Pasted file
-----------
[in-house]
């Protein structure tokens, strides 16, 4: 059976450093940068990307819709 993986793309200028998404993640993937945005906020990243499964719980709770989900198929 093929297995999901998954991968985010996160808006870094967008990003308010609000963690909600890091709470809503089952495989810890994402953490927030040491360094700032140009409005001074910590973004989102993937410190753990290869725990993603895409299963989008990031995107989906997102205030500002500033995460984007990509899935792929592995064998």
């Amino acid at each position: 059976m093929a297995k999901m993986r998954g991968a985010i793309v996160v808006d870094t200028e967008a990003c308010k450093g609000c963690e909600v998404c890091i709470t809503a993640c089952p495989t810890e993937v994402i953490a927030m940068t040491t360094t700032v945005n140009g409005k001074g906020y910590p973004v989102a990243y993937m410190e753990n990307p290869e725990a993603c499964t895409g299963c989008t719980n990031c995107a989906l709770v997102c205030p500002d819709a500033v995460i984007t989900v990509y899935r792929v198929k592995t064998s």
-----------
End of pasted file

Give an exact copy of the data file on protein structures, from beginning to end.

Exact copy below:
[in-house]
């Protein structure tokens, strides 16, 4: 059976450093940068990307819709 993986793309200028998404993640993937945005906020990243499964719980709770989900198929 093929297995999901998954991968985010996160808006870094967008990003308010609000963690909600890091709470809503089952495989810890994402953490927030040491360094700032140009409005001074910590973004989102993937410190753990290869725990993603895409299963989008990031995107989906997102205030500002500033995460984007990509899935792929592995064998």
């Amino acid at each position: 059976m093929a297995k999901m993986r998954g991968a985010i793309v996160v808006d870094t200028e967008a990003c308010k450093g609000c963690e909600v998404c890091i709470t809503a993640c089952p495989t810890e993937v994402i953490a927030m940068t040491t360094t700032v945005n140009g409005k001074g906020y910590p973004v989102a990243y993937m410190e753990n990307p290869e725990a993603c499964t895409g299963c989008t719980n990031c995107a989906l709770v997102c205030p500002d819709a500033v995460i984007t989900v990509y899935r792929v198929k592995t064998s």